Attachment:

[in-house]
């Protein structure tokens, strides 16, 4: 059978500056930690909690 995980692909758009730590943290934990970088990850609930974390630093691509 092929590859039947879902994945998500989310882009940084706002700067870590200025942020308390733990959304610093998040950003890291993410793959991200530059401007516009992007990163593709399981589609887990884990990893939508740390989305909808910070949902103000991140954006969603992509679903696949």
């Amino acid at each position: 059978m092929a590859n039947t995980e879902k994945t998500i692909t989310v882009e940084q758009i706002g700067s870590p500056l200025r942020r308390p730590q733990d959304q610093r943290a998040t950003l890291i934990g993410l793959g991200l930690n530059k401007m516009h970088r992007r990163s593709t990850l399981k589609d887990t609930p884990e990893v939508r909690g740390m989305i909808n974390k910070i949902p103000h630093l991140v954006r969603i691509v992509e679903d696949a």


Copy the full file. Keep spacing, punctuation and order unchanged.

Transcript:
[in-house]
């Protein structure tokens, strides 16, 4: 059978500056930690909690 995980692909758009730590943290934990970088990850609930974390630093691509 092929590859039947879902994945998500989310882009940084706002700067870590200025942020308390733990959304610093998040950003890291993410793959991200530059401007516009992007990163593709399981589609887990884990990893939508740390989305909808910070949902103000991140954006969603992509679903696949």
């Amino acid at each position: 059978m092929a590859n039947t995980e879902k994945t998500i692909t989310v882009e940084q758009i706002g700067s870590p500056l200025r942020r308390p730590q733990d959304q610093r943290a998040t950003l890291i934990g993410l793959g991200l930690n530059k401007m516009h970088r992007r990163s593709t990850l399981k589609d887990t609930p884990e990893v939508r909690g740390m989305i909808n974390k910070i949902p103000h630093l991140v954006r969603i691509v992509e679903d696949a």